The Des Moines Register from Des Moines, Iowa on July 27, 1969 · Page 27
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July 27, 1969

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The Des Moines Register from Des Moines, Iowa · Page 27

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Des Moines, Iowa
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Sunday, July 27, 1969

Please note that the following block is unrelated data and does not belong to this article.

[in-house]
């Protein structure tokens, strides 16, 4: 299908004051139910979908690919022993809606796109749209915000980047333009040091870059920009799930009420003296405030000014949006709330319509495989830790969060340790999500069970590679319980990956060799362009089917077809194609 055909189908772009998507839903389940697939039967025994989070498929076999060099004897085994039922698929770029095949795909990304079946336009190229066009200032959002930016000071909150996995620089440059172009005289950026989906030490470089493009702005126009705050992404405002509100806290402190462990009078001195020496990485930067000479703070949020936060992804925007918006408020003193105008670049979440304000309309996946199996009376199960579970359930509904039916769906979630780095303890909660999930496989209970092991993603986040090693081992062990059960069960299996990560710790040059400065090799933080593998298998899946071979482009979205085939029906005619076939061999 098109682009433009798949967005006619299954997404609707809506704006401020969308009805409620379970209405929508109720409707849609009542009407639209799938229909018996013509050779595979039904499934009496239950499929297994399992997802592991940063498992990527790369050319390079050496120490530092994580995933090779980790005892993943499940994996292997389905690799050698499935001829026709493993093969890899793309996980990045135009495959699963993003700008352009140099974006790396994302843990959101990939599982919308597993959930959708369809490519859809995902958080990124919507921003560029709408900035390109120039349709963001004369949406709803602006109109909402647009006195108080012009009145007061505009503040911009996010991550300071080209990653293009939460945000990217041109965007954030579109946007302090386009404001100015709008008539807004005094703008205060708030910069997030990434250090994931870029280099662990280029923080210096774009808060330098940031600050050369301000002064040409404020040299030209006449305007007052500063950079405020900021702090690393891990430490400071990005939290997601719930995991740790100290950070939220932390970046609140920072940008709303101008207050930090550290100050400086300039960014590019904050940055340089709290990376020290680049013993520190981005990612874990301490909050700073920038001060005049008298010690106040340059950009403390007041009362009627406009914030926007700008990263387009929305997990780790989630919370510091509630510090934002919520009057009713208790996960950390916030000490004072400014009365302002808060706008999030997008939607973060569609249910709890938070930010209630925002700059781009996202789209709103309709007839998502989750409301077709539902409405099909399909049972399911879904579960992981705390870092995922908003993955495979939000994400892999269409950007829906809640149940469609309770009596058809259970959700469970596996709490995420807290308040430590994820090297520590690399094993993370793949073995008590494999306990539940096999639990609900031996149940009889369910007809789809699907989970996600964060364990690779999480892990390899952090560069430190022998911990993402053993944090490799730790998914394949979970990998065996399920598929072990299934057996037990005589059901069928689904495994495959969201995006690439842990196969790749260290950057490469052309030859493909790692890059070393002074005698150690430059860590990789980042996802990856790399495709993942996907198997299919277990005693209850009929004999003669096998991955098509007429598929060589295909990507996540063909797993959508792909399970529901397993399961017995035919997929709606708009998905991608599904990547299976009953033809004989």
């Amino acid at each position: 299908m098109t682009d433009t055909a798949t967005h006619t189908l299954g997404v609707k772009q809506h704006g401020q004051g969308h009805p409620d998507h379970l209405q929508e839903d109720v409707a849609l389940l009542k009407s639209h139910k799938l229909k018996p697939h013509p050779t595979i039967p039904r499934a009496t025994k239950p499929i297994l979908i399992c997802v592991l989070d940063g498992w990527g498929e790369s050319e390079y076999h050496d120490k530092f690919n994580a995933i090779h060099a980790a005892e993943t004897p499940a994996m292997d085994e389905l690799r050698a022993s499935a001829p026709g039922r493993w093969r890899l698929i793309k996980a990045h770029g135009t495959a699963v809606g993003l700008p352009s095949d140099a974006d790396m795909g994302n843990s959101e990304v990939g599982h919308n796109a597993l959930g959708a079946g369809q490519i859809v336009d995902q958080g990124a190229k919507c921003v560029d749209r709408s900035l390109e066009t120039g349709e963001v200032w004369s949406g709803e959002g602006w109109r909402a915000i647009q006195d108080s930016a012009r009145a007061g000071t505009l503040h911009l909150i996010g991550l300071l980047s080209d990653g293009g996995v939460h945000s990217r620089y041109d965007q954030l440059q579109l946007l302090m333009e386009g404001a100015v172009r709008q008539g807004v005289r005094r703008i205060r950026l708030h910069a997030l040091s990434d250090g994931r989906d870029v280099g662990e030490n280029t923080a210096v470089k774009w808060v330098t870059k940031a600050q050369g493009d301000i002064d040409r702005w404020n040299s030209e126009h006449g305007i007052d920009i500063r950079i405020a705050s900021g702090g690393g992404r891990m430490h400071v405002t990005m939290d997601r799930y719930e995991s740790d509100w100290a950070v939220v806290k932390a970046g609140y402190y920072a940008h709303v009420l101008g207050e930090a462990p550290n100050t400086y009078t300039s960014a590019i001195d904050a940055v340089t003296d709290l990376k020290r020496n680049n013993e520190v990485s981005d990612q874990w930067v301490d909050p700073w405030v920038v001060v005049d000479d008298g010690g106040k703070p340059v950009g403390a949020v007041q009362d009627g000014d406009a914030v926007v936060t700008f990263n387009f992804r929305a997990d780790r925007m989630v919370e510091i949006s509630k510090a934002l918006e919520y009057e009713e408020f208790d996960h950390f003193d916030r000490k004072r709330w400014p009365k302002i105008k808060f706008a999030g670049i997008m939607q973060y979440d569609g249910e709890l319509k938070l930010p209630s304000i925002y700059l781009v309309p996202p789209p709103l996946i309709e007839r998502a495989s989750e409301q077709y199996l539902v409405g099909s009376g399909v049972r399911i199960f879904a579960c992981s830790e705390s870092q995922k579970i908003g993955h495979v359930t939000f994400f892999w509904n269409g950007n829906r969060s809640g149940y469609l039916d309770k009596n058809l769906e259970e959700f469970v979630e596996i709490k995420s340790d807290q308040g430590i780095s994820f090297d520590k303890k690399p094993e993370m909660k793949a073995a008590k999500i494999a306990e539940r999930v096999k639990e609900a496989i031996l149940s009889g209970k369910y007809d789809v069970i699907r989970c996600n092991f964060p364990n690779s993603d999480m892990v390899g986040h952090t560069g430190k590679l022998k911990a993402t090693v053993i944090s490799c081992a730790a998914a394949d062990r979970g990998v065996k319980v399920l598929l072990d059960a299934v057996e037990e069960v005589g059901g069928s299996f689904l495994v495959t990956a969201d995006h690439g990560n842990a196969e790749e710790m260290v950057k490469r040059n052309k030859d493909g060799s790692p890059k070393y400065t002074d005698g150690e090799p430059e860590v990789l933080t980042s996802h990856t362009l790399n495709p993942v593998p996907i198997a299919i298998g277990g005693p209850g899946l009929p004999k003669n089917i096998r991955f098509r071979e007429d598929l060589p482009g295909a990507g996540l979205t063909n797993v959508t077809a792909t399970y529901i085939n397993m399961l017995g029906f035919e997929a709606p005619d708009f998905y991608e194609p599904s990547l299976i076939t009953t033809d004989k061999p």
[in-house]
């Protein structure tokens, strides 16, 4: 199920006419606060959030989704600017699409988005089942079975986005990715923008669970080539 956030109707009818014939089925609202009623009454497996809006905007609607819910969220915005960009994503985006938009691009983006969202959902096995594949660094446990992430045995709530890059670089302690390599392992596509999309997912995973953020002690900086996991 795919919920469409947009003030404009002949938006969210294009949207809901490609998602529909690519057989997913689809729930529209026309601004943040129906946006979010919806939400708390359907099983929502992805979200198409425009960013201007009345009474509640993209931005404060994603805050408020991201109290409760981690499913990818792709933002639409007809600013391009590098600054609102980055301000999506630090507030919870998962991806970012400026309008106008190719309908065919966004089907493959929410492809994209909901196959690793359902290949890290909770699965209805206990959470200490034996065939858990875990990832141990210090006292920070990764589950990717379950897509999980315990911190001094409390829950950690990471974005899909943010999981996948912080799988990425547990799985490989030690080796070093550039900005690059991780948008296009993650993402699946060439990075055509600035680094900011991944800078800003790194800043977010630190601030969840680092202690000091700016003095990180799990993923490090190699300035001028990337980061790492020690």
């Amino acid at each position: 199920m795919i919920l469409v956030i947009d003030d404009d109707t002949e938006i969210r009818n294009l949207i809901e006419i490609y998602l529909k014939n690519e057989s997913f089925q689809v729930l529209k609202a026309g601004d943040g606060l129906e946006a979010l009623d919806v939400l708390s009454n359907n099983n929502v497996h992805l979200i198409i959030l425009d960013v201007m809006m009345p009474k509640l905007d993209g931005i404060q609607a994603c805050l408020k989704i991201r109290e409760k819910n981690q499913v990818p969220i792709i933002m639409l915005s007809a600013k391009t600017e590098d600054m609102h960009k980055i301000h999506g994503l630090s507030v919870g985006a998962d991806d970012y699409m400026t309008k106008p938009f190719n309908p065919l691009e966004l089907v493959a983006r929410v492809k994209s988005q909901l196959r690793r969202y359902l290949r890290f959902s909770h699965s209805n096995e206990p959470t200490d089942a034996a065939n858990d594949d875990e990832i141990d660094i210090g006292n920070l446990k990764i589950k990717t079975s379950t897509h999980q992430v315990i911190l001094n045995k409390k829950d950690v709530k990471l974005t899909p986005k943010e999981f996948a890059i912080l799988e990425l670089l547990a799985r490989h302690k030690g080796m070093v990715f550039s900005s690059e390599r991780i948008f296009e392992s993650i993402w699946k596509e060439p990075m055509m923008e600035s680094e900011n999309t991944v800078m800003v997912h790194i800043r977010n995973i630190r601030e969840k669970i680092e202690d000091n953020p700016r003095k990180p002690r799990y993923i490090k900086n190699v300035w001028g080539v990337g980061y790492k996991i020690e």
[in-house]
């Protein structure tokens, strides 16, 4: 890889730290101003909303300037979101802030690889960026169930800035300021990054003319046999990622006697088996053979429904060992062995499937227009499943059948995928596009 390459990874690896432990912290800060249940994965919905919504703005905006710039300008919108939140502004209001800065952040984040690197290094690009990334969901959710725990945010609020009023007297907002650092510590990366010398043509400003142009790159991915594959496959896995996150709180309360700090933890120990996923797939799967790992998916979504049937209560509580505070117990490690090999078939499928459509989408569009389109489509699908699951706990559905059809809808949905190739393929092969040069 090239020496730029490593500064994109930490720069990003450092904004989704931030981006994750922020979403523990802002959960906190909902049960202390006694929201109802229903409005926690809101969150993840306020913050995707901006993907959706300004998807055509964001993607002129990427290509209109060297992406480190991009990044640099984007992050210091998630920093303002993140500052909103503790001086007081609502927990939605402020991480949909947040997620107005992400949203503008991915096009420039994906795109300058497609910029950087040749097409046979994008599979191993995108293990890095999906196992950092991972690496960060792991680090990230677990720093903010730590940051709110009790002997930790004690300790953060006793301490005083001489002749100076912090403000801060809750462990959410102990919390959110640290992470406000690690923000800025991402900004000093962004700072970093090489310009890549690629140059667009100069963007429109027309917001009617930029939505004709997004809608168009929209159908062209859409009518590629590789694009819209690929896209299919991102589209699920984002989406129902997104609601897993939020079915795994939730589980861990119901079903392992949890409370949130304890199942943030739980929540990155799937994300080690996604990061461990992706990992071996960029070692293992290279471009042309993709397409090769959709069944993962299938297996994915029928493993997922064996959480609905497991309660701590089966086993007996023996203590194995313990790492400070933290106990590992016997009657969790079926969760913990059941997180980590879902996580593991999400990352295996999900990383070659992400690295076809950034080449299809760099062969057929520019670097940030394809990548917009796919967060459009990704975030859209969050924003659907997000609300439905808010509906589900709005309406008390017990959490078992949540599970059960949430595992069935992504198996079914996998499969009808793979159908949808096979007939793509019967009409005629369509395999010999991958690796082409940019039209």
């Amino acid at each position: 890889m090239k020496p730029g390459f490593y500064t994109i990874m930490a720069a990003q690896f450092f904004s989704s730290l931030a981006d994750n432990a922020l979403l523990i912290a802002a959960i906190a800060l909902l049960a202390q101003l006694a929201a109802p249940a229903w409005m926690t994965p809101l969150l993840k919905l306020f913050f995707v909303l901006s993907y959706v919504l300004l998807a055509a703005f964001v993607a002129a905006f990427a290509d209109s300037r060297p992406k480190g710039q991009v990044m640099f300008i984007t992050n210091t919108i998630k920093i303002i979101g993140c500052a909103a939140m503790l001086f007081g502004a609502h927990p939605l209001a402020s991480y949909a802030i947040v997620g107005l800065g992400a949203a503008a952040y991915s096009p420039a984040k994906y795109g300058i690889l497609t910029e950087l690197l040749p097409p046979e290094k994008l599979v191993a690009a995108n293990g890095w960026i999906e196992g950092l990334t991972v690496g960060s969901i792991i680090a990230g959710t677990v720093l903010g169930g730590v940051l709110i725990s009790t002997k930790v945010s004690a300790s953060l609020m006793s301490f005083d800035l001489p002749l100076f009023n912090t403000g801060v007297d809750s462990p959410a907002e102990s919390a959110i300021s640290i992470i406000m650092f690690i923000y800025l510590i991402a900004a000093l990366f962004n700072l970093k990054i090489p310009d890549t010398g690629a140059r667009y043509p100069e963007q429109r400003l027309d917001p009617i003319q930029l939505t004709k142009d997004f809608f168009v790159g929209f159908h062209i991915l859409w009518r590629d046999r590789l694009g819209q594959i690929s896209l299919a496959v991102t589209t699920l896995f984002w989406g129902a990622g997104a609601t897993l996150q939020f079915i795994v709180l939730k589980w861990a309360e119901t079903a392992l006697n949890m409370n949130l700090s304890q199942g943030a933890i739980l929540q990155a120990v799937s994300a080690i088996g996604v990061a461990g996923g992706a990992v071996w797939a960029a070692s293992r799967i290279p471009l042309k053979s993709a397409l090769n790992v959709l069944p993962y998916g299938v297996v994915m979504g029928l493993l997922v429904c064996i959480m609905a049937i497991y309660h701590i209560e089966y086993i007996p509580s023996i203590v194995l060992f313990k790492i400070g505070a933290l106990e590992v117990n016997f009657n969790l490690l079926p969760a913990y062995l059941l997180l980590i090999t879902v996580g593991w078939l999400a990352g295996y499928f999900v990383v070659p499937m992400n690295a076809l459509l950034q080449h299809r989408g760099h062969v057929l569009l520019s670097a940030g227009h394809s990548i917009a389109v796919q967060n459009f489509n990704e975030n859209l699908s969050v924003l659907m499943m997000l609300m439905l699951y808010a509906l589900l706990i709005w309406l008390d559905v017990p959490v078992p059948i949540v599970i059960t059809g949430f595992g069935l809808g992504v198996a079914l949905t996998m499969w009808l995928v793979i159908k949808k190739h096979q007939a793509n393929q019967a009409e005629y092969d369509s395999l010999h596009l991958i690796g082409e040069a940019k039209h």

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The People's OPEN FORUM Thinks We Owe Astronauts a Debt To th« Editor: I wonder if the average person realizes the debt he might owe to the crew of Apollo 11. With the legacy of the present generation a mess willed to the generation to follow, with air pollution, decaying cit- Rcaders are invited to submit letters for publication to The Open Forum Editor, Des Molnes Register, Des Moines, In. 51304. Complete names and addresses are required. The editor reserves the right to shorten letters. Letters will not be returned. ics, slums, the population explosion, war and all the rest, man may be forced off the planet earth in order to survive ... The conquest of the moon proves that if worse-comes to worst, mankind could probably live somewhere out in space. The debt we may owe these brave pioneers and the many scientists who developed the technology to make the flight possible could be the gift of life itself. May God bless them.—Charles M. Vogt, 1614'/a Harrison St., Davenport, la. 52803. Vietnam, Moon Shot Called 'Silly 9 To the Editor: We have just gone through the two silliest experiences in American history — Vietnam and the moon shot. The moon shot cost us $24 billion and the work of many, many technicians for years. The unsuccessful venture in Vietnam has cost 37,000 American soldiers and how many billion dollars? . . . If wa need to provide profit for the hungry weapon makers, how about channeling their efforts into worthwhile projects? How about another^ canal to the Pacific, a railroad to Alaska, better and more trade with South America and Africa? How about President Nixon appointing a committee to study and name the 12 most-needed projects in the U'.S. today? ... — John C. Rehmann, 2601 Dean aye., Des Moines 50317. Irked by Reactions To Apollo Success To tht Editor! Although I was excited about the men landing on the moon, I was saddened by the attitude shown by many people when they were interviewed on television. They viewed this landing as a victory, not for all men, but for the United States over Russia. It is this type of petty nationalism which has been causing war for 4,000 years ... — Jack Dennis* ton, 150« N, Seventh Ave., W., Newton, la. 50208. Likes Pictures of lowans in Vietnam To thi Idltori The Register should be commended for recognizing our servicemen in Vietnam through the article in the July 13 Sunday Register "lowans in Mekong's Mud" by Ernie Zaugg, special correspondent. . . . Tribute should be paid him for getting his story first hand. It's a morale boost to them and it means a lot to their families. ... How many of them, or us, know what they are fighting for? We have been told time and again that there is no chance for a military victory. So if we can't win (or won't win) then why don't we, as American citizens and voters, demand that all of our troops be pulled out of Vietnam immediately? Aren't we letting our boys down if we allow this piecemeal withdrawal to follow the political schedule that has been set up? Maybe4f everyone of us wrote a letter to President Nixon he would get the message, and the senseless slaughter of our-boys-urthis hopeless, political war would be stopped. ... — Mr. and Mrs. Hillard Peterson, Gravity, la. 50848. How to Handle Unsolicited Calls To thi Editor i What can a mere, individual citizen do to protect himself against the invasion of privacy by commercial firms which insist on phoning him at the least convenient hours? . . . A natural alternative to this insulting tactic of the callous business house is to attack the caller, which fails entirely for the reason that the caller is hired to do this. . . . Politely responding does little good, except to keep everyone's feelings unruffled. . . . My friends and I, when it is clear that the caller is making an unsolicited, hard-sell approach; pretend to be interested, and then lay down the phone and walk quietly away for 15 or 20 minutes, before hanging up the phone. If enough of- us adopt such a tactic, we may significantly protect each other from this impersonal invasion of a citizen's privacy. - Allan Shields, 1603 Tremont st., Cedar Falls, la. 50613. Rather See Hughes Promote Meat To the Editor: Regarding the July 20 Front Row column ["Senator Hughes' Family Is Turning Vegetarian"]: As the wife of a Clinton County beef- and pork-producing farmer, I have to tell you that goes against the grain. Wasn't it Gov. Harold Hughes who was so active in promoting new industry in Iowa? How about supporting Iowa's present largest industry! ... -Mri. Donald Hughei (no relation to Harold and we eat meat!), Bryant, la- 52727. TordWy-Jono*, Toronto Ttlotrom, Conido "I bought a nice little gift to cheer you up—a Dow-Jones original..." Cites Iowa Sentiment To Support University Probe To the Editor: ... In the same issue [July 20] which published two letters from instructors in Iowa's universities in which they bewailed the impending legislative irf- vestigation, there also appeared I an Iowa Poll] headlined "lowans Reject Student Demonstrations" . . . [One of the questions was] "What is your general reaction to college student demonstrations that have occurred recently on some campuses throughout the United States?" Answer: "Approve their actions — 1 per cent." Again: "How db you feel about college students who participate in campus disturbances — should they be dropped from the university or should they be allowed to remain in school?" "Remain — 12 per.cent." . . . Not everything worth while and instructive comes from the books and college classrooms. Maybe the people [and] the legislators know something the university people don't know, like the results of the Iowa Poll. — R. N. Bickert, Algona, la. 50511. Sees Value in Different Ideas To the Editor: . . . Senator Joseph Coleman (Dem., Clare) said he did not want his children "going to a school where they are taught some far-out ideas which are not concurrent with my own way of life or with the thinking of people of Iowa." I must take issue with Senator Coleman on this point. The thing I value most about the years I spent at the University of Iowa was the opportunity I had to learn of "ideas" different from my own or those of my parents. One of the first acts of any dictatorship is to suppress teachings about ideas different from those accepted by the government. I believe that the political philosophies of the United States, can stand up under comparison. I fervently hope that when I have children old enough to attend a college or university they have the opportunity to learn of ideas different from our own in order that they might make the comparison. — Mrs. Ronald Babcock, Fairlane Trailer ct., Maquoketa, la. 52060. New Books Senator Miller Defended To th* Editor) The July 13 Open Forum has a letter from R. J. Leuck which criticizes Senator Jack Miller for being opposed to [reducing] the percentage depletion allowance for minerals. Mr. Leuck apparently would like to overlook the fact that . . . Vice-President Humphrey [and] Richard Nixon both stated their opposition to changing this provision of the law. There are very good reasons, you can be sure, and Senator Miller outlined these about a year ago ... not the least being that it would lead to increases in the price of home heating fuel and auto gas and oil for everyone, rich and poor alike. . . . - Harold T. Beckman, 301-309 Park bldg., Council Bluffs, la. 51501. 'Not Warranted' To the Editor: The July 13 Open Forum carried a letter from Henry Cutler of Waterloo alleging that Senator Jack Miller "has never hesitated to apply an arbitrary meat ax to programs of social legislation." Such an irresponsible statement is not warranted. Mr. Cutler's unqualified generalization should be judged by the reader for what it is, an expression of narrow political partisanship. — Julia S. Fossum, 2500 Walnut, Cedar Falls, la. Nocturnal Noise Deplored To tht Edltori Scre-e-e-ch!_And againjt whole street full of weary, working people are roused from sound sleep in the small hours of the morning. There's a new kind of irritant turned loose across our nation that is more disruptive to sound sleep than a 99-degree sleeping room . . . It's screeching tires and noisy Hollywood mufflers coupled 'with a series of mini-explosions in the motors of high school and college students' hightpowered automobiles. Suddenly our streets have become drag strips in the hours from 11 p.m. to 3 and 4 a.m. There seems to be a contest to see which car can lose the most rubber and send forth the most noise. It used to be a sure invitation for a policeman's siren and a pink summons if a man drove his car with a rusted or defective muffler. The charge was excessive noise and the driver was ordered to.make the necessary repairs. Now, we learn that these new, excessively noisy, glass-lined mufflers are perfectly legal and that manufacturers are hard-pressed to satisfy the demand for them . . . If this awful nighttime noise must continue, and perhaps get worse, ... all of us who work for a living will either have to seal our windows and buy air- conditioning or get ear plugs . . . — Velma Lamoreaux, Box 514, Marshalltown, la. 50158. Against ABM, for 'Solidarity' To tht Editor: I I ... oppose deployment of the antiballistic missile system. I believe that such an expense by the government would not be justified under any circumstances and that it would be criminal when its benefit is being questioned by so many military experts and scientists. Is the military-industrial complex insisting upon the deployment of the ABM system so that the program's main design is to take up the slack in the military budget if peace should come in Vietnam? In times when the great threat to our nation's future are the undernourished, p o o r 1 y-educated, embittered children who may grow up to destroy any hope for a peaceful world, we can ill afford to spend a single dollar on a system of defense which would only lessen -the destruction of our nation if it should be attacked by a "foreign aggressor" . . . Our only logical defense against a "foreign aggressor" is the open hand of international solidarity. — Mrs. Katherine Bertin, 3M5 E. Thirty-eighth st., Des Moines 50317. Affluence and Overpopulation To thi Editor: It was encouraging to note President Nixon's recent concern about the exploding world and U.S. populations. But no federal birth-control program should emphasize that it is only couples with low incomes who are responsible for America's population explosion. Some of the worst offenders, when it comes to overpopulating, are couples who are not at all poor . . . At this late .date, America and the world are now realizing that overpopulation is givinfTmomentum to all the world's problems — air and water pollution, crime increase, world wide violence, famines, etc. President Nixon is to be commended for his concern. If he is courageous, and, with the co-operation of other Americans, can accomplish the halting of our population explosion, he probably will go down in history as one of America's great Presidents. — L. E. Marshall, EstherviHe, la. (1334. Too Soon the Time With Greene Comes To the Last Page Collected Essays, by Graham Greene; Viking, $7.95. RAHAM GREENE'S admirable new collection has a positively warming effect on the reader, an effect not unlike the 1 feeling a Midas bent over a counting table must have. . There are all kinds of treasures here — from perceptive probes into Henry James's "passionate distrust of hu-i man nature, his sense of evil" to commentaries that reveal insights into : Greene as writer, "sue- 1 cess" and, momentarily, I all-thumbs secret agent who has to crack his own safe. Assembled from a body of essays, book reviews and articles written over a 30-year period, "Collected Essays" - an aggressively humdrum title for such a many-faceted gem of a book — is filled with excursions into the lives and minds of the fabled and famous as well as the odd and the obscure. Titus Gates There is, for instance, a sense of reader's serendipity in stumbling onto Titus Gates and his bloody, infamous Popish Plot — the whole episode "the night side of an age we might otherwise have thought of in terms of.Dryden discussing the art of dramatic poesy. . . ." And there is Frederick Rolfe, now less than obscure because of Broadway's "Hadrian the Seventh." Greene's three pieces on Rolfe and his "Edwardian inferno" show a fascination with the "spoilt priest" and his "sincere, if sinister, devotion to the Church that had very wisely rejected him." Greene includes a whole series of critical writings on writers — Dickens, Hans Christian Andersen, Mauriac, Bernanos, Chesterton, Rider Haggard, Beatrix Potter, Fielding, Sterne (there is something irresistible about Greene's reluctant, however "galling" he finds It, praise of Sterne over Fielding.) Along the way are clues to Greene the writer and Greene the Catholic: "Creative art," he says more than once, "seems to remain a function of the religious mind." And, in an appreciation of Conan Doyle and the decent chap he seemed to remain after success came, Greene observes: "It isn't easy for an author to remain a pleasant human being: Both success and failure are usually of a crippling kind. There are so many opportunities for histrionics, hysterics, waywardness, self-importance »» ' Inspired "Collected Essays" includes "The Lost Childhood," Greene's account of how the "future . . . really struck" when he read Marjorie Bowen's "The Viper of Milan." "It was Miss Bowen's apparent zest that made me want to write. One could not read her without believing that to write was to live and to enjoy, and before one had discovered one's mistake it was too late ..." There are other subjects besides the literary — close portraits of such singular characters as Fidel Castro, Ho Chi Minn, Kim Philby. Greene moves with aplomb and assurance (but without arrogance) from one subject to another over the years, ready with the perspicacious and subtle observation, lying in wait for the reader with a vivid phrase, writing with an agreeable formality in an age glutted with slang. For this one time, 463 pages is entirely too few. — Joan Bunke. Beneath Laughs A The Center of the Action, by Jerome 'Weidman; Random House, $6.95. JEROME WEIDMAN'S twenty-eighth <J book, "The Center of the Action," is almost as much fun as his first, which was "I Can Get It for You Wholesale," in 1937. And that is quite a lot of fun indeed, for if Weidman in between lost a little of his fresh sauciness (quite understandably), he seems to have regained most of it. Besides, his craftsmanship has become a matter of care and beauty, and his craftiness has never been sharper. It is an idle exercise to try to summarize a Weidman plot; this one wouldn't make sense, either. It's about Ted Leff (another of Weidman's on-the-make smart ones), boy genius of publishing; a business coup; an involved will, and a prat-fall. Nuts, screwballs, eccentrics and delightful women abound, and each page sputters with wisecracks. Still, Weidman carries beneath his cloak of laughter a bare, sharp dagger which he slides into a certain side of the book business — and its customers. — Ogden G. Dwight. JOSni BAHIIA AWIiOH MODIIN UPKIIP CACTUS TWi mugkt COUM a record cot lector torn* A SLIPPED DISC Best Sellers Fiction: The Love Machine, by Jacqueline Susann (Simon & Schuster); Portnoy's Complaint, by Philip Roth (Random House); The Godfather, by Mario Puzo (Putnam's); Ada, by Vladimir Nabo- kov (McGraw-Hill); The Andromeda Strain, by Michael Crichton fKnopf). Nonfiction: Jenny, by Ralph G. Martin (Prentice-Hall); Ernest Hemingway, by Carlos Baker (Scribner's); The Peter Principle, by Laurence Peter and Raymond Hull (Morrow); The Kingdom and the Power, by Gay Talese (World); Between Parent and Teenager, by Haim Ginott (Macmillan). Compelling Story By German Writer Last Stop Camp 7, by Hans Hellmtit Kirst; Coward-McCann, $5.95. HE 55-year-old East Prussian who wrote the four humorous, ironic books about Gunner Asch and the fascinating, compelling wartime mystery story, "The Night of the Generals" has added another wreath to his laurels with "Last Stop Camp 7." A gifted story teller, Hans Hollrnut Kirst has the ability to create subtle nuances of character and. to reveal things as they really are or were through dialogue and descriptive phrases. The story takes place in a World War II internment camp in Germany, run by Americans. It is July, 1945. Camp 7 has 4,000 German prisoners, some innocent or guilty only by association and silence, others less innocent and still dreaming of "Germania uber alles" and a few hard-core war criminals. Captain Keller is camp commandant. He is a second-generation American of German descent. Ted Harte, a German Jew who survived concentration camp treatment, is chief interrogator at the camp. (He is a naturalized American.) Keller wants war criminals punished, particularly an SS man named Hauser, at any cost. But Harte, despite his earlier experiences as a harassed Jew in Germany, thinks no one is guilty until guilt is proved by substantial evidence. In the 48 hours of the story's telling, the basic conflict between the two men reaches a climax and the moral weaknesses of both men and the Americans and Germans are revealed. The romantic interest is supplied by Sylvia Meiners, a German girl who runs the office for the two Americans. The story could be well based on facts or things that might'have happened. But you would never get any one to admit officially that an American camp commandant fell in love with an SS officer's wife and got caught unofficially. —Nick Lamberto MARK TWAIN Dot Meinet Sunday Register July IT, IN* Third Newt Section Books On Twain Go On and On Mark Twain at Large, by Arthur L. Scott; Regnery, $7.5*. S AMUEL L. CLEMENS died in 1910, but books about him go on and on. This most recent volume, by a professor of English at the University of Illinois, analyzes the great humorist's travel books and papers and. his feeling about the) various countries he vis- 'ited in his constant trav-| els. As a "self-appointedI Ambassador - at-Large,"l Mark Twain toured ev-l cry continent except, South America and got to know, and know well, the people of every major country except China, and he was never a backward or bashful man about voicing his opinions of any of them. From time to time his opinions changed. "Things I did not like at all yesterday," he once confessed, "I like very well today." At various times he venerated England, despised it as having been "a nation of brutes" and again fell in love with it, an affection that was returned by that country. Late in his life Oxford University gave him an honorary degree, and editors, statesmen, scientists and titled socialites vied for h i s companionship. France he consistently hated ("France has neither winter nor summer nor morals"), Germans endeared themselves to him by their warm-hearted friendliness, the rudeness of Swiss men annoyed him (he disliked the Swiss in general) although he loved the A 1 p s. He once summed up his feelings about Russia with (he question, "Who could choose between the twin civilizations of hell and Russia"? In Italy, though he had only contempt for the church and its leaders, he fell in love with Florence, where hii family spent many months and where his wife was to die. Often the busy tourist, writer and lecturer jotted down notebook observations far more critical than those which appeared in his books and other publications. Author Scott has made good use of these private notes and a wealth of other material. He also has included a couple of dozen photographs , and sketches which lend additional value to an interesting and highly readable book. —Carl Gartner. BOOKS FOR VACATION TRAVEL How to Rot there, where to stay, what to SRC—start your trip at lown's Biff Bookstore. 901 Locust St. Des Moines 50309 Ph. 288-7267 Over 10,000 Title* in Stock A NEW, IMPORTANT BOOK FOR YOU-- FOOTPRINTS ON THE MOON • The first complete story of man's journey to the moon, written by Associated Press writer John Bar- hour who has covered space activities since 1957, can soon be yours. The Associated Press is now printing this 224-page book with more than 100 exciting color photographs. You can order your copy now for only $5. Delivery will begin in late August, but now is the time to reserve copies for yourself and your children. (Jumble appears OB P»ge IT of this section) I FOOTPRINTS ON THE MOON j Des Moints Register ind tribune Use This Coupon To Order Your Copy Today- Only $5 Each i Box 5, Teaneck, N.J. 07666 I Enclosed is $ •... Send me .. j of Footprints on the Moon at $5 each. copies Name I Address l City State Zip (Makt ehtekt payablt to The'Atsociated Preai) (Rtaervt your copy now. Print or typt plainly and supply complete aadrett)